Type: Trad, 160 ft, 2 pitches
FA: Mason Frichette and Paul Reid, 1977?
Page Views: 498 total · 2/month
Shared By: David A. Turner on Sep 29, 2002 with updates from claytown
Admins: Leo Paik, John McNamee, Frances Fierst, Monty, Monomaniac

You & This Route

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Access Issue: Seasonal Closure Details


A sweet, clandestine route. Start with That's Weak, and then move the belay over to the chain anchor on the right when you get to the ledge. You are now underneath Trash it and Move on, also an excellent route.

However, you as "trad climber" are headed up and right into the corner, capped by a roof. I have always traversed right first and then headed up to the roof. The pro is not great here, boldness is required, but the climbing is not too hard. It also looks possible to diagonal up and right from the belay, but this looks harder and dicier. Good judgment is required here.

Get up to the roof and plug some good gear in. The gear is great from here on out. Turn the roof on the left and start jamming up an increasingly steep crack into a small corner. Get to the top of the corner and appreciate the awesome foot holds that nature has provided for you. Figure out how to place gear in a crack just to your right, the one you can't really see that well, and then climb it, wishing that nature had provided footholds here as well. (Crux). Keep going to the chain anchor. Two rappels takes you to the ground.


Selection of pro from stoppers to cams up to blue Camalot, including TCUs or Aliens.


I diagonaled directly to the roof, the option you described. I don't know if it's harder than stepping right and going straight up, but it was fairly run-out. In the end, we felt it was sort of silly, though -- better to just follow the easiest ground to the roof, where the real action starts. Great climb, all in all, with the crux near the top, where it should be. Oct 1, 2002
This is an excellant pitch!!! Save the #1 Friend for the crux. I believe Dan Hare was with Mason F. on the F.A. Oct 2, 2002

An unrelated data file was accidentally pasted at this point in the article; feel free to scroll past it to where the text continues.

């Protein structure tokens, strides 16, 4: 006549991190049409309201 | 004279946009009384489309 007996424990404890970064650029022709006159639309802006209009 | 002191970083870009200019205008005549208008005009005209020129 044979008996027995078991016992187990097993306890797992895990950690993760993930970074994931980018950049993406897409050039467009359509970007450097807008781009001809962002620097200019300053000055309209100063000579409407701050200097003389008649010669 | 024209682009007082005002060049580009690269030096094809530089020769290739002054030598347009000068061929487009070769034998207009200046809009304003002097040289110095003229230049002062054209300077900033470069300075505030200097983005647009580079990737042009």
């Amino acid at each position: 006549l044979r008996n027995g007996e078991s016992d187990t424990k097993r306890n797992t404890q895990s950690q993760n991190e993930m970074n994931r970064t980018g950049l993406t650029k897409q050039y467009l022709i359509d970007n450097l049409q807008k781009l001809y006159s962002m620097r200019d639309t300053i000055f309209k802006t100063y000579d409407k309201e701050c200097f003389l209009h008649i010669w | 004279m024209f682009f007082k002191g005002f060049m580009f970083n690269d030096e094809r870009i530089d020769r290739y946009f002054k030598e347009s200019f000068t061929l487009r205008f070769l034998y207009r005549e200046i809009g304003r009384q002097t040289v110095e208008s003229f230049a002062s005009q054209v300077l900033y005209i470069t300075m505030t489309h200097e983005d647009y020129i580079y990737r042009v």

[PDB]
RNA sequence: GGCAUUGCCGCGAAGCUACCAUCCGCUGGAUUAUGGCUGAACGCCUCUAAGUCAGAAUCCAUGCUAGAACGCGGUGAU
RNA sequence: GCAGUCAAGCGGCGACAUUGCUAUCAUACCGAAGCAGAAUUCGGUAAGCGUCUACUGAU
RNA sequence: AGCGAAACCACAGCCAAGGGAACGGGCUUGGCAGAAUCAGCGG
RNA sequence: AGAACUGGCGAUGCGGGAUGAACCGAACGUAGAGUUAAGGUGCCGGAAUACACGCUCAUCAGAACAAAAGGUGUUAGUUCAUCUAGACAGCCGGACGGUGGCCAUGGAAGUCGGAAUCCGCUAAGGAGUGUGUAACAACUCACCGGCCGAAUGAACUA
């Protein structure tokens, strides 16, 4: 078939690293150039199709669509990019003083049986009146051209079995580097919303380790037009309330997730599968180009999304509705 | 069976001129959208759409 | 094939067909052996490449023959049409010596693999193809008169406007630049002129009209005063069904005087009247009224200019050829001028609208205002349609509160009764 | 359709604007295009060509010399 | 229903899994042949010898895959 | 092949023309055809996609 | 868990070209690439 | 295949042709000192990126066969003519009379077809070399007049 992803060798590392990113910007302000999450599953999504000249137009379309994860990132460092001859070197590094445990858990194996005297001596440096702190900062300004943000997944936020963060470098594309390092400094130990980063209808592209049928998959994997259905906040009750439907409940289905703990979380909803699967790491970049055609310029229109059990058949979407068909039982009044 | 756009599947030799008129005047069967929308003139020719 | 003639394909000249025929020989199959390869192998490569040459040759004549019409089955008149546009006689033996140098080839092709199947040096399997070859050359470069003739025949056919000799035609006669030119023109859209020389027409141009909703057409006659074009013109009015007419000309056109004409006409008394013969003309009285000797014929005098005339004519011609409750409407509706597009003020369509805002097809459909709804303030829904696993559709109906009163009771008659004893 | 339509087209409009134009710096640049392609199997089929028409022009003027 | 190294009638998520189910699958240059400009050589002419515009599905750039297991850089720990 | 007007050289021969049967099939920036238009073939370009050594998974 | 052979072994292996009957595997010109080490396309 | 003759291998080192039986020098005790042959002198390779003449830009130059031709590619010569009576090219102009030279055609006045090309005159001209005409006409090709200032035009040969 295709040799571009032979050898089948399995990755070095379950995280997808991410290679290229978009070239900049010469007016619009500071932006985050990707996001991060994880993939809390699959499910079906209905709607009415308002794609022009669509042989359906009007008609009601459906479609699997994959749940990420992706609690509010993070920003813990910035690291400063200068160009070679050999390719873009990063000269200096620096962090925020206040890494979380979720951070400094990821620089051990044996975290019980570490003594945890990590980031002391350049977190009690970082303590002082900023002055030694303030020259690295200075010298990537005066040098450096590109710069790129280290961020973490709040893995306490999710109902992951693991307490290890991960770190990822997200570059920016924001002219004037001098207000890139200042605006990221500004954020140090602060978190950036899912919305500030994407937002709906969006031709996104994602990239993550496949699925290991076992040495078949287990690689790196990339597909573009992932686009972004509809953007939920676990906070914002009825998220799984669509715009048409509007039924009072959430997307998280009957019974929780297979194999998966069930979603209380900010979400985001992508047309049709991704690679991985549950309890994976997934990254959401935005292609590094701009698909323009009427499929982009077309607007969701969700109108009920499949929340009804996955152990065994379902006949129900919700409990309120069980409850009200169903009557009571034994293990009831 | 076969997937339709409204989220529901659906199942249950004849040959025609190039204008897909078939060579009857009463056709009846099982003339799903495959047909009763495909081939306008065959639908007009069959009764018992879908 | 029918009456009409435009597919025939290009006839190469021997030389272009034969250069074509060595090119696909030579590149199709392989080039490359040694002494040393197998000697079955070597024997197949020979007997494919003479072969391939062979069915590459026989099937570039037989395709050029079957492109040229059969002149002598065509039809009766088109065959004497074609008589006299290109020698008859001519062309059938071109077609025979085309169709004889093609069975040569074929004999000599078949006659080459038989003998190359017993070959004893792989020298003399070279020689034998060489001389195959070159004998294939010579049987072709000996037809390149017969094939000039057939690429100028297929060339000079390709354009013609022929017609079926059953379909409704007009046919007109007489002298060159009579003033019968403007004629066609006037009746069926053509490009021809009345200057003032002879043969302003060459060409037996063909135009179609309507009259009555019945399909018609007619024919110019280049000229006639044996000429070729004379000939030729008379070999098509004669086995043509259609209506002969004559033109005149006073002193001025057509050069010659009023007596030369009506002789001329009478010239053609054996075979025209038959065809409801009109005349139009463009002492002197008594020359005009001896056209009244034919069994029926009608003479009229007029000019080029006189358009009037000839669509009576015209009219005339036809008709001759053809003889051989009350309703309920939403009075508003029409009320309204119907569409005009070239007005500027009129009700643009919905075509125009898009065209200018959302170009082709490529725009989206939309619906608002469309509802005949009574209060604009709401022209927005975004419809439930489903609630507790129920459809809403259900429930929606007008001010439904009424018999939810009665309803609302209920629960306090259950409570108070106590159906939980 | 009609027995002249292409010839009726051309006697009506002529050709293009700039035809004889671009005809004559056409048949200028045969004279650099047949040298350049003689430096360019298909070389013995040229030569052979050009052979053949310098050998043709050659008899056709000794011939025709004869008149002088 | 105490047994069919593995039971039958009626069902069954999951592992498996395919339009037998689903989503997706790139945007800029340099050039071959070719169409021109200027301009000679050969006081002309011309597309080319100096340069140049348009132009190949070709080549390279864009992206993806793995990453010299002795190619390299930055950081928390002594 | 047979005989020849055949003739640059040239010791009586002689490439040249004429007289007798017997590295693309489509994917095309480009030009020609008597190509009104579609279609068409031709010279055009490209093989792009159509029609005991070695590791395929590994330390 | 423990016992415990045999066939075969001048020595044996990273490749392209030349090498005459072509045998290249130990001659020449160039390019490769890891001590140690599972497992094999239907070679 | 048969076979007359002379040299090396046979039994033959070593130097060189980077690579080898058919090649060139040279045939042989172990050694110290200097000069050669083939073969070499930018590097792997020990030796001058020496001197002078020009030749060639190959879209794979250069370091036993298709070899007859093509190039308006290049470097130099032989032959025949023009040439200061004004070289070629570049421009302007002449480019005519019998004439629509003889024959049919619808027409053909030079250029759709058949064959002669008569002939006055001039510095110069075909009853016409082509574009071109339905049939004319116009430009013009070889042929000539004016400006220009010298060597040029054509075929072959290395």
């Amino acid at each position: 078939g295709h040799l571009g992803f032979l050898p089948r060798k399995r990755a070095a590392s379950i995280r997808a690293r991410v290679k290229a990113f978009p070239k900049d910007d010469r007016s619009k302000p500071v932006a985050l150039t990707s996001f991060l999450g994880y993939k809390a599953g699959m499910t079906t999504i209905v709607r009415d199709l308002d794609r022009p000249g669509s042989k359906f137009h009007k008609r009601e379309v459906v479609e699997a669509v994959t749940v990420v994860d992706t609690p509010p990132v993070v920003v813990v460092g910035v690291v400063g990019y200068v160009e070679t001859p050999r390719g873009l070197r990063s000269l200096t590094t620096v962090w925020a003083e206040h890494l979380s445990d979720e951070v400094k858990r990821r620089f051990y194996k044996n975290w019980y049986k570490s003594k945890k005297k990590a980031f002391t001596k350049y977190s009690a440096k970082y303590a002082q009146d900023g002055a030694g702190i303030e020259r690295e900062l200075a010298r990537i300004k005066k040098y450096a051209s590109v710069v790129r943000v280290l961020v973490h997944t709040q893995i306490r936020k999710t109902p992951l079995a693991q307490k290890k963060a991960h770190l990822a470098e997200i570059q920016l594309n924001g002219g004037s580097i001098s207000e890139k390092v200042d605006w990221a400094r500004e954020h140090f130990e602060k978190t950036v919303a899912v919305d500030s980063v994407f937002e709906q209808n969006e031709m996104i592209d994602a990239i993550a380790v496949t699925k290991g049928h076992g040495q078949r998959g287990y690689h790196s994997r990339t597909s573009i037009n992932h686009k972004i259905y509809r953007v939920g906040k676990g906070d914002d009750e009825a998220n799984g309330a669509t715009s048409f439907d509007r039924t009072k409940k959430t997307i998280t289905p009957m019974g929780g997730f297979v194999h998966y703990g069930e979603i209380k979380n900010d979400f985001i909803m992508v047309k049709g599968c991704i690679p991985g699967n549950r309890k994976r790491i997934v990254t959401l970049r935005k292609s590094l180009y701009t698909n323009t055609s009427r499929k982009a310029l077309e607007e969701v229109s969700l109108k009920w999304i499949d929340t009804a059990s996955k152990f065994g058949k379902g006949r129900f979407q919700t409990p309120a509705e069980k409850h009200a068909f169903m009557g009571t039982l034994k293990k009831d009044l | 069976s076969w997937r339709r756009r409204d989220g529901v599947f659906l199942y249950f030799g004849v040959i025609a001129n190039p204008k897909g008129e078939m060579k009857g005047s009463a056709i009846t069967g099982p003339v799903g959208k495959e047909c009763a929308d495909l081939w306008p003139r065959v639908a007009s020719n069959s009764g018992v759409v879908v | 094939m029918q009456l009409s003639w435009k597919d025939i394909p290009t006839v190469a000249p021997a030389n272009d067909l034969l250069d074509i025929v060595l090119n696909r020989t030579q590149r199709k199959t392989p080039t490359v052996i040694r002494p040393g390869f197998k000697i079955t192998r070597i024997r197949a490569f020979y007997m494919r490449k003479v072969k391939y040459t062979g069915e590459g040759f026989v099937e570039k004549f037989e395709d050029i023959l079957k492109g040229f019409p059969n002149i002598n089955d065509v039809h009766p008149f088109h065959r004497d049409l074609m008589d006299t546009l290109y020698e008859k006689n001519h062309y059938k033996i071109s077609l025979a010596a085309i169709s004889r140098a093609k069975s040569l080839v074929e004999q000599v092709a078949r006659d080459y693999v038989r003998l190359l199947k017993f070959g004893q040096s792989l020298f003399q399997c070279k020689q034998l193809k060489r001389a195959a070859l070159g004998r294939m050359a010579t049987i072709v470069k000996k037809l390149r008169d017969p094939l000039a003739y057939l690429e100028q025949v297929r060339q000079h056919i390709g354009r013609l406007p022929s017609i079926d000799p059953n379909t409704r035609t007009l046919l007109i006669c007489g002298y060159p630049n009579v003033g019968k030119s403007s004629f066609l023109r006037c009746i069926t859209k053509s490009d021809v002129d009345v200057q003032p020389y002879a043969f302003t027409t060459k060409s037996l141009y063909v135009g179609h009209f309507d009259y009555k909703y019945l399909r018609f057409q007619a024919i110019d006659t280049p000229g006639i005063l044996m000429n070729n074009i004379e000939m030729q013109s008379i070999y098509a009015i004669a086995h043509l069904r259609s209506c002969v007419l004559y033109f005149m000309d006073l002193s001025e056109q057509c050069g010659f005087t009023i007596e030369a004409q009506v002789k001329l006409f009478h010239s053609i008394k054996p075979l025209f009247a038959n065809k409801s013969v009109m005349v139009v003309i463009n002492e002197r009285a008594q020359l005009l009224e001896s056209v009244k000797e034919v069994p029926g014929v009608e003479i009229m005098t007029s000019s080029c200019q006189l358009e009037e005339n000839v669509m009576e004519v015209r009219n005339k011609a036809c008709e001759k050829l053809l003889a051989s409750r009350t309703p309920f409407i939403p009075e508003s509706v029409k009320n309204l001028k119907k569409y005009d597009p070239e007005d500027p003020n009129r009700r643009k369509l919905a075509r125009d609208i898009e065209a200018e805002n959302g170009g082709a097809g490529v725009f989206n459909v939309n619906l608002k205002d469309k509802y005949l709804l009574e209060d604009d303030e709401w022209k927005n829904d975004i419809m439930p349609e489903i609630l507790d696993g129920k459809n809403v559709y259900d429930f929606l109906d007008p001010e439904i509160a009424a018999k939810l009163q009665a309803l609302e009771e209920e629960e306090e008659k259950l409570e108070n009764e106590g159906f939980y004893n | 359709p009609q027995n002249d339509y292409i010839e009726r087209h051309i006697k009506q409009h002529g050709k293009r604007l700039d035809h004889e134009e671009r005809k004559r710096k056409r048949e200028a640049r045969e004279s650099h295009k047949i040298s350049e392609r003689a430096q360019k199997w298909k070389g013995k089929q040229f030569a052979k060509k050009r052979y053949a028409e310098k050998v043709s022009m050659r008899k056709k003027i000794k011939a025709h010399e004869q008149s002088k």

Joe Collins  
Great pitch!Nearly 3 stars. Routefinding at the crux is challenging. My belayer, who had done the route before, remembered going left at the crux along the continuation of the crack. This variation looks like it takes gear at first, but then turns into scarey looking slab climbing. When I got up there, traversing into the right crack (as described above) seemed the more logical, and safer, way to go. So after much confusion and hesitation I went that way. The crux takes very good stoppers as well as the #1 sized cam. Jul 14, 2004
FA: Mason Frichette and Paul Reid, 1977. Jul 21, 2007
The other day I led the thrilling left finish (that Joe mentioned above), thinking that was the normal route. It was probably mid-5.11 and kind of spicy, but high quality. Aug 28, 2008

Nice job, Brett. I thought that straight up at the top felt tough and definitely insecure. Spent a lot of time looking, groping, and clenching my teeth. Sep 1, 2008
Lisa Montgomery
Golden, CO
Lisa Montgomery   Golden, CO
Save a #0.5 Camalot to place overhead at the crux. It's initially hard to see, because it's so high and around the corner, but it's bomber. Great pitch. Aug 7, 2016
Andy Hansen
Longmont, CO
Andy Hansen   Longmont, CO
Pretty great route. Runout to the corner is not trivial but not that difficult either. Like Lisa said, save a #0.4 or 0.5 Camalot for the crux. The crux is over quickly, and 5.11- is a generous grade for this route. 5.10c would be more appropriate. Aug 30, 2017